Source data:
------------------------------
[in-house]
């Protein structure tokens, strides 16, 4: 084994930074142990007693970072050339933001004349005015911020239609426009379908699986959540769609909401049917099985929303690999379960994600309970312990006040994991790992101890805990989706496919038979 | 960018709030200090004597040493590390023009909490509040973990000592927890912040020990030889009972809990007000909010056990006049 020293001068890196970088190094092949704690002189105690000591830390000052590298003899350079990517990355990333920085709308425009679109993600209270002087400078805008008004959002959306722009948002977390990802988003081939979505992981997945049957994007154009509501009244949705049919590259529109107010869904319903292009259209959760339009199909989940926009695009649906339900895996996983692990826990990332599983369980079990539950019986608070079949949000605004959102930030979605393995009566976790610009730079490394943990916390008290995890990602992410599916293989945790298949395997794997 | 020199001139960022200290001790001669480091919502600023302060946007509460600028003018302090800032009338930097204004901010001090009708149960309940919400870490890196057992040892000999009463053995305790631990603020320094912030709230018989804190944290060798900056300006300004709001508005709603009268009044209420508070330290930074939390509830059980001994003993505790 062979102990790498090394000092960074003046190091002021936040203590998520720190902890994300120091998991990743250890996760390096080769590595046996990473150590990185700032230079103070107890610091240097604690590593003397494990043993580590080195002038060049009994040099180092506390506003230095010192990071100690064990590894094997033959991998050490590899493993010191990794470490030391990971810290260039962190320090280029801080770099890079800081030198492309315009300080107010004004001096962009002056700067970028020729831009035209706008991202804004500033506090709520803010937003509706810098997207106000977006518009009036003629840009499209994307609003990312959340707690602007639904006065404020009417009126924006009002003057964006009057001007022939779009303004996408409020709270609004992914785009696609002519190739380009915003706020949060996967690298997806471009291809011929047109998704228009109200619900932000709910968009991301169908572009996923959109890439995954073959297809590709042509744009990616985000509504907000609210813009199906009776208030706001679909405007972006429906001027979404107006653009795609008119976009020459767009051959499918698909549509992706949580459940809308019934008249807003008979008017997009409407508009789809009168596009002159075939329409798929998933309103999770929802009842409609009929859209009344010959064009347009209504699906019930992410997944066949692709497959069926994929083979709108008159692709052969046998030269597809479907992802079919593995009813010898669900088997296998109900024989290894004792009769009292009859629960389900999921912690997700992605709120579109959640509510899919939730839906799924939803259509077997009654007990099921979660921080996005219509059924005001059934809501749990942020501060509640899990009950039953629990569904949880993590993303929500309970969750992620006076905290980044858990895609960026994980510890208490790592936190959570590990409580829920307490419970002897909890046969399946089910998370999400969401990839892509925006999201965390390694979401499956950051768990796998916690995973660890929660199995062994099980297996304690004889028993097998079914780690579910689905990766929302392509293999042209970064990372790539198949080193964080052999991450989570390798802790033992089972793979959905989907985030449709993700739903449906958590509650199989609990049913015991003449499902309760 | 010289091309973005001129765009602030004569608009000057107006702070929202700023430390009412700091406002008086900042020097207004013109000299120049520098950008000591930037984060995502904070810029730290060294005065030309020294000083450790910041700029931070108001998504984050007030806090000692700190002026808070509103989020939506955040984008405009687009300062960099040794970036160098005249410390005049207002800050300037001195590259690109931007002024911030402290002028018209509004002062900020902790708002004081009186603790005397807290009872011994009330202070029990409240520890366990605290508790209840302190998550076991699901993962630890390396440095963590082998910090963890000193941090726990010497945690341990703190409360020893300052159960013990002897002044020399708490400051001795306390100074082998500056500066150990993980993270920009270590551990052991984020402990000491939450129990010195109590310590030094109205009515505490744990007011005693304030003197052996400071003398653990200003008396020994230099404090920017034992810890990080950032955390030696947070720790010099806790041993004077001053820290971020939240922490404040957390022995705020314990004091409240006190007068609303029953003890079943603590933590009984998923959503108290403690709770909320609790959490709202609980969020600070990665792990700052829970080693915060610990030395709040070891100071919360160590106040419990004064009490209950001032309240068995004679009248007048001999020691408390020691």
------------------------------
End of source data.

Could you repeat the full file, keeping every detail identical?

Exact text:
[in-house]
């Protein structure tokens, strides 16, 4: 084994930074142990007693970072050339933001004349005015911020239609426009379908699986959540769609909401049917099985929303690999379960994600309970312990006040994991790992101890805990989706496919038979 | 960018709030200090004597040493590390023009909490509040973990000592927890912040020990030889009972809990007000909010056990006049 020293001068890196970088190094092949704690002189105690000591830390000052590298003899350079990517990355990333920085709308425009679109993600209270002087400078805008008004959002959306722009948002977390990802988003081939979505992981997945049957994007154009509501009244949705049919590259529109107010869904319903292009259209959760339009199909989940926009695009649906339900895996996983692990826990990332599983369980079990539950019986608070079949949000605004959102930030979605393995009566976790610009730079490394943990916390008290995890990602992410599916293989945790298949395997794997 | 020199001139960022200290001790001669480091919502600023302060946007509460600028003018302090800032009338930097204004901010001090009708149960309940919400870490890196057992040892000999009463053995305790631990603020320094912030709230018989804190944290060798900056300006300004709001508005709603009268009044209420508070330290930074939390509830059980001994003993505790 062979102990790498090394000092960074003046190091002021936040203590998520720190902890994300120091998991990743250890996760390096080769590595046996990473150590990185700032230079103070107890610091240097604690590593003397494990043993580590080195002038060049009994040099180092506390506003230095010192990071100690064990590894094997033959991998050490590899493993010191990794470490030391990971810290260039962190320090280029801080770099890079800081030198492309315009300080107010004004001096962009002056700067970028020729831009035209706008991202804004500033506090709520803010937003509706810098997207106000977006518009009036003629840009499209994307609003990312959340707690602007639904006065404020009417009126924006009002003057964006009057001007022939779009303004996408409020709270609004992914785009696609002519190739380009915003706020949060996967690298997806471009291809011929047109998704228009109200619900932000709910968009991301169908572009996923959109890439995954073959297809590709042509744009990616985000509504907000609210813009199906009776208030706001679909405007972006429906001027979404107006653009795609008119976009020459767009051959499918698909549509992706949580459940809308019934008249807003008979008017997009409407508009789809009168596009002159075939329409798929998933309103999770929802009842409609009929859209009344010959064009347009209504699906019930992410997944066949692709497959069926994929083979709108008159692709052969046998030269597809479907992802079919593995009813010898669900088997296998109900024989290894004792009769009292009859629960389900999921912690997700992605709120579109959640509510899919939730839906799924939803259509077997009654007990099921979660921080996005219509059924005001059934809501749990942020501060509640899990009950039953629990569904949880993590993303929500309970969750992620006076905290980044858990895609960026994980510890208490790592936190959570590990409580829920307490419970002897909890046969399946089910998370999400969401990839892509925006999201965390390694979401499956950051768990796998916690995973660890929660199995062994099980297996304690004889028993097998079914780690579910689905990766929302392509293999042209970064990372790539198949080193964080052999991450989570390798802790033992089972793979959905989907985030449709993700739903449906958590509650199989609990049913015991003449499902309760 | 010289091309973005001129765009602030004569608009000057107006702070929202700023430390009412700091406002008086900042020097207004013109000299120049520098950008000591930037984060995502904070810029730290060294005065030309020294000083450790910041700029931070108001998504984050007030806090000692700190002026808070509103989020939506955040984008405009687009300062960099040794970036160098005249410390005049207002800050300037001195590259690109931007002024911030402290002028018209509004002062900020902790708002004081009186603790005397807290009872011994009330202070029990409240520890366990605290508790209840302190998550076991699901993962630890390396440095963590082998910090963890000193941090726990010497945690341990703190409360020893300052159960013990002897002044020399708490400051001795306390100074082998500056500066150990993980993270920009270590551990052991984020402990000491939450129990010195109590310590030094109205009515505490744990007011005693304030003197052996400071003398653990200003008396020994230099404090920017034992810890990080950032955390030696947070720790010099806790041993004077001053820290971020939240922490404040957390022995705020314990004091409240006190007068609303029953003890079943603590933590009984998923959503108290403690709770909320609790959490709202609980969020600070990665792990700052829970080693915060610990030395709040070891100071919360160590106040419990004064009490209950001032309240068995004679009248007048001999020691408390020691």